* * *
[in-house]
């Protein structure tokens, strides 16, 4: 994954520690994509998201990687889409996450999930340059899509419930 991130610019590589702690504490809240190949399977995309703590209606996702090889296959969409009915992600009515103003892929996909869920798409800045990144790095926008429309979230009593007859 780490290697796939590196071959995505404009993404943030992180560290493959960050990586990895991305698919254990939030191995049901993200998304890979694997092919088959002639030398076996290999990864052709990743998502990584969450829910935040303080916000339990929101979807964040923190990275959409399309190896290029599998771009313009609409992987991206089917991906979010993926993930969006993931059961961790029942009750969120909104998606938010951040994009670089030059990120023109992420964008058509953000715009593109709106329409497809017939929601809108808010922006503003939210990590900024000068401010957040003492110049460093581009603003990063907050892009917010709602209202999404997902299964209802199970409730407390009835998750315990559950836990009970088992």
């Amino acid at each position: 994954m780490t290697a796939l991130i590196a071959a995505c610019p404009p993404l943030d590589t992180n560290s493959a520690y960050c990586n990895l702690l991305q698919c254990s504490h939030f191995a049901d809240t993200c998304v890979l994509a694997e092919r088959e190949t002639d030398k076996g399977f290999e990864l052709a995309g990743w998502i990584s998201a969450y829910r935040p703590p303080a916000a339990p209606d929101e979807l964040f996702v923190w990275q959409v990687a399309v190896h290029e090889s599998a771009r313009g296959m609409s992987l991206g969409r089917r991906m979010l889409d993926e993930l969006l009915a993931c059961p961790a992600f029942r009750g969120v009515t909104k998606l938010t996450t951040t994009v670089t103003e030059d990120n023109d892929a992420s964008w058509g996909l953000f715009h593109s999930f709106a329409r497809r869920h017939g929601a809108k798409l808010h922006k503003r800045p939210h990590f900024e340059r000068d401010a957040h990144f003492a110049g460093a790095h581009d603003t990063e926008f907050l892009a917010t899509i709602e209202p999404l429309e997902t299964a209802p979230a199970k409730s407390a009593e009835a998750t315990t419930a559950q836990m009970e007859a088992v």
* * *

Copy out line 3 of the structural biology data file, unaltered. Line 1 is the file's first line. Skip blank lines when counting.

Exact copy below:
């Amino acid at each position: 994954m780490t290697a796939l991130i590196a071959a995505c610019p404009p993404l943030d590589t992180n560290s493959a520690y960050c990586n990895l702690l991305q698919c254990s504490h939030f191995a049901d809240t993200c998304v890979l994509a694997e092919r088959e190949t002639d030398k076996g399977f290999e990864l052709a995309g990743w998502i990584s998201a969450y829910r935040p703590p303080a916000a339990p209606d929101e979807l964040f996702v923190w990275q959409v990687a399309v190896h290029e090889s599998a771009r313009g296959m609409s992987l991206g969409r089917r991906m979010l889409d993926e993930l969006l009915a993931c059961p961790a992600f029942r009750g969120v009515t909104k998606l938010t996450t951040t994009v670089t103003e030059d990120n023109d892929a992420s964008w058509g996909l953000f715009h593109s999930f709106a329409r497809r869920h017939g929601a809108k798409l808010h922006k503003r800045p939210h990590f900024e340059r000068d401010a957040h990144f003492a110049g460093a790095h581009d603003t990063e926008f907050l892009a917010t899509i709602e209202p999404l429309e997902t299964a209802p979230a199970k409730s407390a009593e009835a998750t315990t419930a559950q836990m009970e007859a088992v």